For the Southern Poverty Law Center, its executive director Morris Dees and the other honchos, pimping out the word poverty has proved quite profitable over the years. They had a total of $238 million in assets last year, enjoying so much wealth other nonprofits can only dream about. The enormous assets are shown on the first page of the tax return.
The latest SPLC return is for 2010, has been available for public inspection since January and as far I can determined not reported on by the corporate or alternative media or across the blogosphere.
The last time I examined an IRS 990 for the Southern Poverty Law Center was in November 2010, and the big news back then was they disclosed that they opened an offshore bank account, in the tax haven Cayman Islands.
Their latest tax return on page 5 reveals SPLC has added to that account with another one in Bermuda. Federal tax law exempts SPLC and all nonprofits from having to publicly state how much is in the accounts in the two foreign countries.
Folks living in poverty across America must feel so empowered to know this organization is fighting to lift them up from their poor economic status, by shipping unknown of U.S. dollars (thousands? millions?) to two tax havens abroad.
On page 32 of the return, SPLC sheds only the most minimal required light on the organization's expansion using their vast wealth to engage in for-profit dealing outside of U.S. borders and tax requirements:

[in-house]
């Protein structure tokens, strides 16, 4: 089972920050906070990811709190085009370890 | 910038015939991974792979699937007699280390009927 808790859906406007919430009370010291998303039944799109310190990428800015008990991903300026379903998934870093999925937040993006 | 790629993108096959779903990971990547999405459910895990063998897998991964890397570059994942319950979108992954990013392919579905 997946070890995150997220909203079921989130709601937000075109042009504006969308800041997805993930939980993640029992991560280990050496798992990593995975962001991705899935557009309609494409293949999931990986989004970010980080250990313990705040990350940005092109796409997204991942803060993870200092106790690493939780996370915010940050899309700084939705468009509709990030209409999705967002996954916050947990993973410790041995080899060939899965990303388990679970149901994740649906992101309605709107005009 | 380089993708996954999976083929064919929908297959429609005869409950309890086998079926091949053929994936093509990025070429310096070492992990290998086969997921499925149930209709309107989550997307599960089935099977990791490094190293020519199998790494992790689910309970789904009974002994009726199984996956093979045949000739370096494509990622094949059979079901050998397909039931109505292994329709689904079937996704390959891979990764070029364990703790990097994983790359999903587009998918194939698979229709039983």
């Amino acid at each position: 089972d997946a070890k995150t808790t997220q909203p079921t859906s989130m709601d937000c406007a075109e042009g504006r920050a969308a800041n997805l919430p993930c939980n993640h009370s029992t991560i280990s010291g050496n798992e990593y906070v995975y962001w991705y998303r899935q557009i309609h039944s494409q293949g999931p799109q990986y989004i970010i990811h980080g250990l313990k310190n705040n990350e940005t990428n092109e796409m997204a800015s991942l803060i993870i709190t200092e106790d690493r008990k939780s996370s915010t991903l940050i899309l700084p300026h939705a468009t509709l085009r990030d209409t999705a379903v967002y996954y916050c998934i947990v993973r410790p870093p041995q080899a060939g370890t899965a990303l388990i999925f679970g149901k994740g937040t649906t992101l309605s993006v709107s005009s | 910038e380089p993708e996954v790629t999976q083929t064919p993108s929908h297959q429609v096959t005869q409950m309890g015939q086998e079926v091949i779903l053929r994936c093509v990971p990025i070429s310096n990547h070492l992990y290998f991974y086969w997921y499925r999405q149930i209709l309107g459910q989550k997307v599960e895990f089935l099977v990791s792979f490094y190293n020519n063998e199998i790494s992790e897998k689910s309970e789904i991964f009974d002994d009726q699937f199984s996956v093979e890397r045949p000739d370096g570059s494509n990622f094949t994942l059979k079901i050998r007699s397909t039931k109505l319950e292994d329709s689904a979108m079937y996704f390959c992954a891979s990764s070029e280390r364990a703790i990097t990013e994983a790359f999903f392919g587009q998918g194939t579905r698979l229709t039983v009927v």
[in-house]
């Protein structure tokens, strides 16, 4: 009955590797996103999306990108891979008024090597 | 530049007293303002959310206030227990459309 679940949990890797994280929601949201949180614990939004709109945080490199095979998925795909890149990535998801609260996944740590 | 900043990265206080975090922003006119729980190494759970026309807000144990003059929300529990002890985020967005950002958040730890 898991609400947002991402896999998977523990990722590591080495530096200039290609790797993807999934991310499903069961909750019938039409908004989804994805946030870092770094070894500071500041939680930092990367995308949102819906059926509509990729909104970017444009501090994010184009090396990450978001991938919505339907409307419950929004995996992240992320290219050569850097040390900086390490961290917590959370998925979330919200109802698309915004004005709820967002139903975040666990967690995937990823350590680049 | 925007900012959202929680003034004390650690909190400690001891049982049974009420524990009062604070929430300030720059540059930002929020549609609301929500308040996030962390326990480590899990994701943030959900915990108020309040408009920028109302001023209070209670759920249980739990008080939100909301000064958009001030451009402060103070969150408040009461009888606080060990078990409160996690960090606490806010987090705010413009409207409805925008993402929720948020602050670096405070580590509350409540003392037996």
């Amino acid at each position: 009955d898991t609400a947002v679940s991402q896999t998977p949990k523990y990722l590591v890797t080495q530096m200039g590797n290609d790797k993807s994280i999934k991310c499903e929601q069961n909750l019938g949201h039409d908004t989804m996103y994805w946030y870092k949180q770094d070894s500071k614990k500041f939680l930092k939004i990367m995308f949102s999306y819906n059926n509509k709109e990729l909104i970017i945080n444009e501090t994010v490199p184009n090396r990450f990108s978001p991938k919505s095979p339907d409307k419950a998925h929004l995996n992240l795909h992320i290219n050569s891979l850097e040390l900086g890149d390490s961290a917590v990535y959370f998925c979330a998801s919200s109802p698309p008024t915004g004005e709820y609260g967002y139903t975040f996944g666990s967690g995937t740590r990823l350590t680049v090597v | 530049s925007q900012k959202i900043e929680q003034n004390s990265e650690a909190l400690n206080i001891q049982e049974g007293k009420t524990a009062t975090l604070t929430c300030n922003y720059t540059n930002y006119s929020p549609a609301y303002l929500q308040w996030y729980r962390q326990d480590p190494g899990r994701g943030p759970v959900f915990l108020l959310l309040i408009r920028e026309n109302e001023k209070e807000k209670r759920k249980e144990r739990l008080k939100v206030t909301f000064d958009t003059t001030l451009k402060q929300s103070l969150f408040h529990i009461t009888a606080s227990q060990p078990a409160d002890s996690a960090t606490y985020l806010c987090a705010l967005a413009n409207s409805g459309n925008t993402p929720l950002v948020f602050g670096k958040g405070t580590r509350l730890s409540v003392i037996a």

The Center has ownership in several foreign corporations. However, the center's ownership percentage in these corporations does not rise to the level of reporting on the Form 5471.
The Center is an indirect owner in several passive foreign investment companies on Form 8621. The direct owner has properly reported these investments on Form 8621. Therefore, The Center does not have a filing requirement.
I'm sure the SPLC leaders and their financial investment advisers opened the offshore accounts, and bought part ownership in several corporations and investment firms abroad, only to the degree that they can legally avoid being required to be fully transparent with additional details about the accounts and investments in other countries.
What I'm very curious to learn is how keeping hundreds of millions of U.S. dollars in assets, several offshore bank accounts and part ownership in foreign financial firms in any substantive way addresses poverty in America.
Seeing the 2010 IRS 990 for SPLC and how big their endowment is, they would be more honest if they changed their acronym to $PLC because they are so wealthy.
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